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Hungary issues coin on Szigetvár Castle

October 6, 2016 – The National Bank of Hungary continues releasing its “Hungarian Castles” series of collector coins with the seventh coin: a 10,000 forint silver and a 2,000 forint non-ferrous metal “Szigetvár Castle” coin to render homage to the 450th anniversary of the Szigetvár siege.

The town of Szigetvár with the castle in a depiction from 1566.

The town of Szigetvár with the castle in a depiction from 1566.

Szigetvár wrote her name into the chronicles of Hungarian and European history as the legendary setting of the fights against the Ottomans where Croatian ban Miklós Zrínyi, captain of the fortress, and a handful troop of Hungarian and Croatian soldiers heroically sacrificed their lives to defend the place. 

In 1561 Szigetvár hero Miklós Zrínyi (1508-1566) was appointed captain of the fortress and he immediately established a four-part system of defence. The last campaign of Ottoman sultan Suleiman I (reign: 1520-1566) aimed at seizing Vienna but the advance of the enormous army was frustrated by Szigetvár.

Zrínyi's famous charge out of Szigetvár Castle in a painting by Johann Peter Krafft (1825).

Zrínyi's famous charge out of Szigetvár Castle in a painting by Johann Peter Krafft (1825).

Some 2,300 soldiers resisted the siege under the command of Zrínyi for 34 days against the vast preponderance and at the end, on 7 September 1566, the remnants led by Zrínyi made a sortie from the castle in flames to die heroically in hand-to-hand combat and show an example of abnegated patriotism. Despite the small number of the defending troops the famous sortie provoked massive casualties among the Turks that managed to enter the fortress after a long fight. Turk casualties were increased even more as before the sortie Zrínyi ordered to blow the magazine, which exploded exactly when the victorious army entered the castle. With this fire trap, Turk casualties reached in total some 25,000 men. Zrínyi’s self-sacrifice had historic relevance since it saved Vienna from a new siege. Suleiman himself didn’t live to see the end of the siege: according to recent research, the sultan died on 7 September between 1 and 2 a.m.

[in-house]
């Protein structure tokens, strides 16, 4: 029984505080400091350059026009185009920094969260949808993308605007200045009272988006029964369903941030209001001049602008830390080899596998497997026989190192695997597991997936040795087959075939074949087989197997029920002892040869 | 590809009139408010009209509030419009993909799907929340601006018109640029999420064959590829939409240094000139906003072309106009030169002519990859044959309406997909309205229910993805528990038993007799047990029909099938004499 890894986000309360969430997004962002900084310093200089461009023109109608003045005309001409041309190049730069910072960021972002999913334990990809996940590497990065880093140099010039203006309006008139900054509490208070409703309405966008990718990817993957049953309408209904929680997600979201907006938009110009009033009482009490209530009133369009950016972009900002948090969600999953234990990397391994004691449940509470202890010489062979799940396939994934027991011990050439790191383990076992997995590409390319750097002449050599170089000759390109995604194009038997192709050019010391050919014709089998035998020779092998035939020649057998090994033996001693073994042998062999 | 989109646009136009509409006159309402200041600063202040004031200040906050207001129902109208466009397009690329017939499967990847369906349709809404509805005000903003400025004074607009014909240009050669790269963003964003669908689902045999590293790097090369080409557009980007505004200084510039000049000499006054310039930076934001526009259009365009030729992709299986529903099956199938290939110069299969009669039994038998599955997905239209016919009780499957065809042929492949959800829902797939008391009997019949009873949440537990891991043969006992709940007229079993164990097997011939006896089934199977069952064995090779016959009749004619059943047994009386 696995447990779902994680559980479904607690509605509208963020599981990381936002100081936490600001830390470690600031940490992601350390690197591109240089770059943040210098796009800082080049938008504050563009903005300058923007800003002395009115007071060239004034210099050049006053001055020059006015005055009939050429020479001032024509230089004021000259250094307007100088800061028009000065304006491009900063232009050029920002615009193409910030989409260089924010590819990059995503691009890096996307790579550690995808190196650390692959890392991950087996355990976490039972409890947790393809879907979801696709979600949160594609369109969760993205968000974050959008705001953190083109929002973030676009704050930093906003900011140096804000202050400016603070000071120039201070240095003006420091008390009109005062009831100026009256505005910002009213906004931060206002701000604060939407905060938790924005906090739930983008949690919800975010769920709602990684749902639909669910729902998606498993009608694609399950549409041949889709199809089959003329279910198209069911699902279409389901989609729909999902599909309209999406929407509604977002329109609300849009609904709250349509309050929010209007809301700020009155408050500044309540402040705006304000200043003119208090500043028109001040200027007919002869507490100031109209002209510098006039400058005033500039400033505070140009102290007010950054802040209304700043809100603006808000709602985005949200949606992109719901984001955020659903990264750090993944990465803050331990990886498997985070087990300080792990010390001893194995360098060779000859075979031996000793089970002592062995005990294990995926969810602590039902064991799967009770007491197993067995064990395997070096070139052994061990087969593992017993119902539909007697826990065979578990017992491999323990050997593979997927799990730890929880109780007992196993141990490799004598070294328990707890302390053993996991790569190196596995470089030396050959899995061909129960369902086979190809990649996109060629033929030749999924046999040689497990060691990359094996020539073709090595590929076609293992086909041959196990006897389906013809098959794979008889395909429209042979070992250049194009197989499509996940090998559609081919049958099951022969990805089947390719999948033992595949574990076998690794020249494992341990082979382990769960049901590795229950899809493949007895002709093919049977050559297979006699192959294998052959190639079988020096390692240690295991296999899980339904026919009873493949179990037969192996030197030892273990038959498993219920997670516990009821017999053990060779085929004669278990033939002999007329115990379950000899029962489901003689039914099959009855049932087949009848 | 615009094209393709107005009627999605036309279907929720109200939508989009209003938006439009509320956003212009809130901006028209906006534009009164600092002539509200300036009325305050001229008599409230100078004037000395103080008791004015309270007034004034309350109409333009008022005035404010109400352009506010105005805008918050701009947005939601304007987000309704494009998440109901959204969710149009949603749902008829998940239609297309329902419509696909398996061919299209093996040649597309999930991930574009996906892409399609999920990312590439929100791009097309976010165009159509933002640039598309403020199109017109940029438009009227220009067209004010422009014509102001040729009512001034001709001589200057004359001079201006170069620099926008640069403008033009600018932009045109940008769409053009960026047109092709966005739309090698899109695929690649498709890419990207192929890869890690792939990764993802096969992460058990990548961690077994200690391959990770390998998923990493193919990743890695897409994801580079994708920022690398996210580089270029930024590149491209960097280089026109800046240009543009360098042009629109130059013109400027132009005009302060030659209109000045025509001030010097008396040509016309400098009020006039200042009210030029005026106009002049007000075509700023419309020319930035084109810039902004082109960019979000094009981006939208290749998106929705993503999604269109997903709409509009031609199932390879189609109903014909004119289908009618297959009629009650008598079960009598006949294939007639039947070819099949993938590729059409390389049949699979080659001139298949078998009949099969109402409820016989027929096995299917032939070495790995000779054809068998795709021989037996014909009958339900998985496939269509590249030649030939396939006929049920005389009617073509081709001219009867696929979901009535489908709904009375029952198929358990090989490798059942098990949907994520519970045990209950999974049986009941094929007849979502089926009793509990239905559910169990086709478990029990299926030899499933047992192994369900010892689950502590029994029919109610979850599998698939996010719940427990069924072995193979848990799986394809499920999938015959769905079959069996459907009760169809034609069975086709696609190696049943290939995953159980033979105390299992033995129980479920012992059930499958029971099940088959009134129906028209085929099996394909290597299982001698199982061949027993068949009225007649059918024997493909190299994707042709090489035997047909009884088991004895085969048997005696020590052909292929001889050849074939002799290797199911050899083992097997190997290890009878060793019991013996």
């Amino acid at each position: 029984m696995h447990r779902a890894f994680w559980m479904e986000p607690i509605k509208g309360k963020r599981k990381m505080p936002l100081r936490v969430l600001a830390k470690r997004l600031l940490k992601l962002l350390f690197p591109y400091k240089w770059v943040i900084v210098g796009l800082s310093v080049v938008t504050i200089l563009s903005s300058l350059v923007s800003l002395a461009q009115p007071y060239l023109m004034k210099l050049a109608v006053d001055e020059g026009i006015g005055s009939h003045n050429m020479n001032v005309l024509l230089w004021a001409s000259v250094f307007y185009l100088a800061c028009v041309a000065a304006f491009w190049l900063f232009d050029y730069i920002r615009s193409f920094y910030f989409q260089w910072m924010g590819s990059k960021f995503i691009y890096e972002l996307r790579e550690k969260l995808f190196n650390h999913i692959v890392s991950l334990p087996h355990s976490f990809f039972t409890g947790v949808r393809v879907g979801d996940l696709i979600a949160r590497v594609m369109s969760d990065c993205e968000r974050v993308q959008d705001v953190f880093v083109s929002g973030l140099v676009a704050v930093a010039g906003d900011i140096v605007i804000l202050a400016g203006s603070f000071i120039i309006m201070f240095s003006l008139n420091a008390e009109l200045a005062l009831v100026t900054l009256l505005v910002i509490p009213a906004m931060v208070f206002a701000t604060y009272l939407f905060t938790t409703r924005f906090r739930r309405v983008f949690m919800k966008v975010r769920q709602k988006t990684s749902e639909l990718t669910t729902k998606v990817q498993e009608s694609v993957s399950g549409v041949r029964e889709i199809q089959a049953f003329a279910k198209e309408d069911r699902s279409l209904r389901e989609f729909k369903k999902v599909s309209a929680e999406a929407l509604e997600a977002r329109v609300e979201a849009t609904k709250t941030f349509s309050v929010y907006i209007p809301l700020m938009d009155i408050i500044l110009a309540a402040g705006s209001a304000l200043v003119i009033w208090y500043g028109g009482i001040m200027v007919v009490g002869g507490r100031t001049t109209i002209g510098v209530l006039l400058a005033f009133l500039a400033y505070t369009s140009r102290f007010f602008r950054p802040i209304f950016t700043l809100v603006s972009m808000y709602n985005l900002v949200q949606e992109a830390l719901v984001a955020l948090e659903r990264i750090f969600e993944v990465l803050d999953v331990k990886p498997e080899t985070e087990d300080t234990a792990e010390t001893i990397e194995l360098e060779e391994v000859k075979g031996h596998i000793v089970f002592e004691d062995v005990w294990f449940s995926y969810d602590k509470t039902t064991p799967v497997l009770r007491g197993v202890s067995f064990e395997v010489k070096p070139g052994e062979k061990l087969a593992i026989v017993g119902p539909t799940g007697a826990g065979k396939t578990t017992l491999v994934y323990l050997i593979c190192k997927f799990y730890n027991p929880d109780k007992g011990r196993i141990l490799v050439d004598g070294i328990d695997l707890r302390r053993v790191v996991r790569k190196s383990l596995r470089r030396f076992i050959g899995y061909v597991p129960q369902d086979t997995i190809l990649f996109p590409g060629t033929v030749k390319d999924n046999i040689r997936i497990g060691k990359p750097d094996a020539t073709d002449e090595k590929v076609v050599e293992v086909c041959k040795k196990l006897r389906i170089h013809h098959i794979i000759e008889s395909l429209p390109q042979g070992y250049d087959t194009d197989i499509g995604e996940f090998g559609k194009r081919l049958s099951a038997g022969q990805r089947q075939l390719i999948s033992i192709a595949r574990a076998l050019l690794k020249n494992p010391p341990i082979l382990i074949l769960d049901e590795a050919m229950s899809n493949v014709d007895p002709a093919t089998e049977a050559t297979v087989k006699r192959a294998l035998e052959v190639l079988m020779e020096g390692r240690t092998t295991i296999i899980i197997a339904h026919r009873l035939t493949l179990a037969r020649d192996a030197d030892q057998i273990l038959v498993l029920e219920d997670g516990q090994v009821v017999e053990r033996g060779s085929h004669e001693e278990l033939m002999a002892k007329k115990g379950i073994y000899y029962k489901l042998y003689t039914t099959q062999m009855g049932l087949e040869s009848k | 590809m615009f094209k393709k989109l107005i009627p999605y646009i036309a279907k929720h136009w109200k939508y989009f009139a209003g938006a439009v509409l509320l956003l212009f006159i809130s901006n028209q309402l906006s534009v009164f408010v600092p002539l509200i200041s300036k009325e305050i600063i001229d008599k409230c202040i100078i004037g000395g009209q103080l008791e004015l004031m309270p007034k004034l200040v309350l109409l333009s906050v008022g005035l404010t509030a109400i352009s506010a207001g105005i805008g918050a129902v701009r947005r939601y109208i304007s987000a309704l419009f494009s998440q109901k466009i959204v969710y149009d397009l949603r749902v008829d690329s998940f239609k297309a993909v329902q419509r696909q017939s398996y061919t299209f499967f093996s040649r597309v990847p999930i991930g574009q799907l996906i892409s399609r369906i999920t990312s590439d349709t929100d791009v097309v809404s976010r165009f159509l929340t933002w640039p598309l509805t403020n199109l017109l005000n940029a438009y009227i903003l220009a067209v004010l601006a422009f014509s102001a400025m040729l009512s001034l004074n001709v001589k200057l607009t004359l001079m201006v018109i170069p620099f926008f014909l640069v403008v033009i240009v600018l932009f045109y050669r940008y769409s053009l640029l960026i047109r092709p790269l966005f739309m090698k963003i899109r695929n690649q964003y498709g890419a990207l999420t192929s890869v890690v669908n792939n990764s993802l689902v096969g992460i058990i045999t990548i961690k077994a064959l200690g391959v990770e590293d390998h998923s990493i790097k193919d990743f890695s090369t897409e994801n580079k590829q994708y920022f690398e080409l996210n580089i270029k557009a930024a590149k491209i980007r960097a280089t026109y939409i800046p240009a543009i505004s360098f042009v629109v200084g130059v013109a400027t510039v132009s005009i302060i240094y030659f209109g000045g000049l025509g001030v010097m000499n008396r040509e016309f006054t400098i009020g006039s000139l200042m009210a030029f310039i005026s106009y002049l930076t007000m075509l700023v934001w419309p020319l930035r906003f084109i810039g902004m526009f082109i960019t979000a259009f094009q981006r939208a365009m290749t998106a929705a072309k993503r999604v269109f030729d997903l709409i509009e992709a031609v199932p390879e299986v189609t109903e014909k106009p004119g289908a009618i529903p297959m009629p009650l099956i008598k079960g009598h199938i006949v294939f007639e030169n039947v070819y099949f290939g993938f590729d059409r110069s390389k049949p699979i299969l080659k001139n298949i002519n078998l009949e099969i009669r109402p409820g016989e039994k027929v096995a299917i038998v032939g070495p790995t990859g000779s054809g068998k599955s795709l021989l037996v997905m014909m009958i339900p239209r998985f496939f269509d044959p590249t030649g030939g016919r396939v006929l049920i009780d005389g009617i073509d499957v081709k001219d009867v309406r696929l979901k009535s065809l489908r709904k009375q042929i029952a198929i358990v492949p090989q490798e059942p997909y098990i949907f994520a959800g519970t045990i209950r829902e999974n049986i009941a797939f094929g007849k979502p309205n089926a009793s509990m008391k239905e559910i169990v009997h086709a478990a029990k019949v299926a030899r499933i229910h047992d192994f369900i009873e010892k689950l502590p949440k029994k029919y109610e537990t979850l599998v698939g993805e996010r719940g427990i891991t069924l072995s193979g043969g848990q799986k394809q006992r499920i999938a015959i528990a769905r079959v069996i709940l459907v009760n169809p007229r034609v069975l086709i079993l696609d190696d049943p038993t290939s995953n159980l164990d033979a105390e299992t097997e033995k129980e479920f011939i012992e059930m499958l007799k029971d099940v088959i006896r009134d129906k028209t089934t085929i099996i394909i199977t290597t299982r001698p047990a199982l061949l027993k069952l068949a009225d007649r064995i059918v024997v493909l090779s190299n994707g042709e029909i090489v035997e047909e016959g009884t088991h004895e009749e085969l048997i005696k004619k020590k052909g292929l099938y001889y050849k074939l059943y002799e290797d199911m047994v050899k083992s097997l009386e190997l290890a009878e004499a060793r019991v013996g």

The invaders rebuilt the destroyed fortress creating the currently existing compact four-bastion façade. Both Croatians and Hungarians keep with honours the memory of the heroic captain. Not far from the castle the Turkish cemetery houses the Turkish-Hungarian Friendship Park with the busts of sultan Suleiman and Miklós Zrínyi.

Hungary / 10,000 HUF / .925 Ag / 31.46g / 38.61mm / Borbála Szanyi / Mintage: 5,000.Hungary / 10,000 HUF / .925 Ag / 31.46g / 38.61mm / Borbála Szanyi / Mintage: 5,000.

Hungary / 10,000 HUF / .925 Ag / 31.46g / 38.61mm / Borbála Szanyi / Mintage: 5,000.

The collector coins “Sziegetvár Castle”, identical in their design but different in their denomination and composition were designed by Borbála Szanyi. The obverse represents the half figure in armours of Miklós Zrínyi, defendant of the castle, wearing a hat, a sword in the right hand and a mace in the left. The upper circle legend of the reverse reads SZIGETVÁR CASTLE in Hungarian (SZIGETVÁRI VÁR) while the main motif represents the current southern view of the castle. There is a quote in the foreground from the epic Peril of Sziget of the great-grandson Miklós Zrínyi (1620-1664), poet and military leader, inspiring soldiers to break out, struck with small font size letters.

For more information on this and other coins go to the website of the Hungarian Mint.

This film explains the Siege of Szigetvár in detail.

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